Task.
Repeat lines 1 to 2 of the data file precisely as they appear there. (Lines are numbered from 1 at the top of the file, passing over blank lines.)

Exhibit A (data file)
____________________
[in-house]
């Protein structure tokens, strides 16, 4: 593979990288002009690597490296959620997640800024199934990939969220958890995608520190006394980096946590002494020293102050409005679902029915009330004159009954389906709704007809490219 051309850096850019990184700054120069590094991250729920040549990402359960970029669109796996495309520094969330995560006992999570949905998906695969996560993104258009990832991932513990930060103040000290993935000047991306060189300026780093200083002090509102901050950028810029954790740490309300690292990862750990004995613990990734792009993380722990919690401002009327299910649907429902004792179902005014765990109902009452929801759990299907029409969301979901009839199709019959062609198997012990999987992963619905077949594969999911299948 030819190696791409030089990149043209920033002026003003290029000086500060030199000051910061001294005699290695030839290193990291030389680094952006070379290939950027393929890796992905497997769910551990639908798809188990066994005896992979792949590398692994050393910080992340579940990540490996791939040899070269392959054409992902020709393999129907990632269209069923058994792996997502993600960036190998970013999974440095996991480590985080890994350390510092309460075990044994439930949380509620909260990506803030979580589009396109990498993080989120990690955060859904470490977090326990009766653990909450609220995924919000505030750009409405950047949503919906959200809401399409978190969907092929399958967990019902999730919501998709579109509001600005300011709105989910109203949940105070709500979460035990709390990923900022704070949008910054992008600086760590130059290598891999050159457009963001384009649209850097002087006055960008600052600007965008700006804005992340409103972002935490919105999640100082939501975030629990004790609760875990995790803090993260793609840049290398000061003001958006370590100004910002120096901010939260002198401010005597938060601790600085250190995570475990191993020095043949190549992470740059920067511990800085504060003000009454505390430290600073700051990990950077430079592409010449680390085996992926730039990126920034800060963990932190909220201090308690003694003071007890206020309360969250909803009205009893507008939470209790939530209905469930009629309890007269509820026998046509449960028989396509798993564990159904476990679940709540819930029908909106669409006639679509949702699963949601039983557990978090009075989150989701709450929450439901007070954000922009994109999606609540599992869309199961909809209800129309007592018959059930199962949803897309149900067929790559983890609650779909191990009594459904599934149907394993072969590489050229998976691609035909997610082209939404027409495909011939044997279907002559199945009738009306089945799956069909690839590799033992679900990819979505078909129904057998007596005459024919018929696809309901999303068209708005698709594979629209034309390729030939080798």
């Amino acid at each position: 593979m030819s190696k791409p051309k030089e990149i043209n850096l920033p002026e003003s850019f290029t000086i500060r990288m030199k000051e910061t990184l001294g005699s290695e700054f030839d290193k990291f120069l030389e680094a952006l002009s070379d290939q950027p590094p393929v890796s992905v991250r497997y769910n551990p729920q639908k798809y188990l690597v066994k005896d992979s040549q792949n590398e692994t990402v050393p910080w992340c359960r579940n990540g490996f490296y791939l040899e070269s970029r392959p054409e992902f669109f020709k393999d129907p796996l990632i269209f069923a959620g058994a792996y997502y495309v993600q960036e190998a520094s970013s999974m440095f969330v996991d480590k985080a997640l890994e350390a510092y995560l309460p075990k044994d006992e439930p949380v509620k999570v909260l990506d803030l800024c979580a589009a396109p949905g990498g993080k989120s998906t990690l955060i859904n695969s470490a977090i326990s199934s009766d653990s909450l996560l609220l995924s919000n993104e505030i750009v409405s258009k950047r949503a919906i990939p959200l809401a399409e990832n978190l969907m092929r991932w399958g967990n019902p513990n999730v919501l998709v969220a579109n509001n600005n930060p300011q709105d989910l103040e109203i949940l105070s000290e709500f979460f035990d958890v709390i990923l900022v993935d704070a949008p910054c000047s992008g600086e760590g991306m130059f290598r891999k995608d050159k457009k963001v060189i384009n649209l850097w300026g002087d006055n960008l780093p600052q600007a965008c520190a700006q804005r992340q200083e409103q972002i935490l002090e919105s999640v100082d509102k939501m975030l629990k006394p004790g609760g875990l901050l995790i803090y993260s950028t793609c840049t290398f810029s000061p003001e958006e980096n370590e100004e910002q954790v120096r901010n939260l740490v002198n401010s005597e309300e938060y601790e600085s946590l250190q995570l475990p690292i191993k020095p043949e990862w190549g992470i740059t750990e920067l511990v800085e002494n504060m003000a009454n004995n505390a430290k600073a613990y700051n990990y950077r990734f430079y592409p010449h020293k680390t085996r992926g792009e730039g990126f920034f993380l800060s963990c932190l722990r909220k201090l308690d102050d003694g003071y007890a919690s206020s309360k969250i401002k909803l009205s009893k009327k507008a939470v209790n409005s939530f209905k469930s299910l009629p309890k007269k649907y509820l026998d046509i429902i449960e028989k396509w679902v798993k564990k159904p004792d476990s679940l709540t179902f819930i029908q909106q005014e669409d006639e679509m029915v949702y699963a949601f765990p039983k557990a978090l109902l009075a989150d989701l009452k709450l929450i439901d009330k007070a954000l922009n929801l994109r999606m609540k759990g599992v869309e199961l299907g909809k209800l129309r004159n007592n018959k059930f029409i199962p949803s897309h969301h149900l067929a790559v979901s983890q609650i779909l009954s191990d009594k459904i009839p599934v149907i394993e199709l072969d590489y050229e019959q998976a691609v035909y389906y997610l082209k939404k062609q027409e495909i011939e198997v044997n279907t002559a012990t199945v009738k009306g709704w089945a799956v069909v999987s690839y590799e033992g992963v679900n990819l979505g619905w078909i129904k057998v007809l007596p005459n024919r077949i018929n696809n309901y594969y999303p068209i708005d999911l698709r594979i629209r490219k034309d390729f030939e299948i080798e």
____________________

[in-house]
């Protein structure tokens, strides 16, 4: 593979990288002009690597490296959620997640800024199934990939969220958890995608520190006394980096946590002494020293102050409005679902029915009330004159009954389906709704007809490219 051309850096850019990184700054120069590094991250729920040549990402359960970029669109796996495309520094969330995560006992999570949905998906695969996560993104258009990832991932513990930060103040000290993935000047991306060189300026780093200083002090509102901050950028810029954790740490309300690292990862750990004995613990990734792009993380722990919690401002009327299910649907429902004792179902005014765990109902009452929801759990299907029409969301979901009839199709019959062609198997012990999987992963619905077949594969999911299948 030819190696791409030089990149043209920033002026003003290029000086500060030199000051910061001294005699290695030839290193990291030389680094952006070379290939950027393929890796992905497997769910551990639908798809188990066994005896992979792949590398692994050393910080992340579940990540490996791939040899070269392959054409992902020709393999129907990632269209069923058994792996997502993600960036190998970013999974440095996991480590985080890994350390510092309460075990044994439930949380509620909260990506803030979580589009396109990498993080989120990690955060859904470490977090326990009766653990909450609220995924919000505030750009409405950047949503919906959200809401399409978190969907092929399958967990019902999730919501998709579109509001600005300011709105989910109203949940105070709500979460035990709390990923900022704070949008910054992008600086760590130059290598891999050159457009963001384009649209850097002087006055960008600052600007965008700006804005992340409103972002935490919105999640100082939501975030629990004790609760875990995790803090993260793609840049290398000061003001958006370590100004910002120096901010939260002198401010005597938060601790600085250190995570475990191993020095043949190549992470740059920067511990800085504060003000009454505390430290600073700051990990950077430079592409010449680390085996992926730039990126920034800060963990932190909220201090308690003694003071007890206020309360969250909803009205009893507008939470209790939530209905469930009629309890007269509820026998046509449960028989396509798993564990159904476990679940709540819930029908909106669409006639679509949702699963949601039983557990978090009075989150989701709450929450439901007070954000922009994109999606609540599992869309199961909809209800129309007592018959059930199962949803897309149900067929790559983890609650779909191990009594459904599934149907394993072969590489050229998976691609035909997610082209939404027409495909011939044997279907002559199945009738009306089945799956069909690839590799033992679900990819979505078909129904057998007596005459024919018929696809309901999303068209708005698709594979629209034309390729030939080798």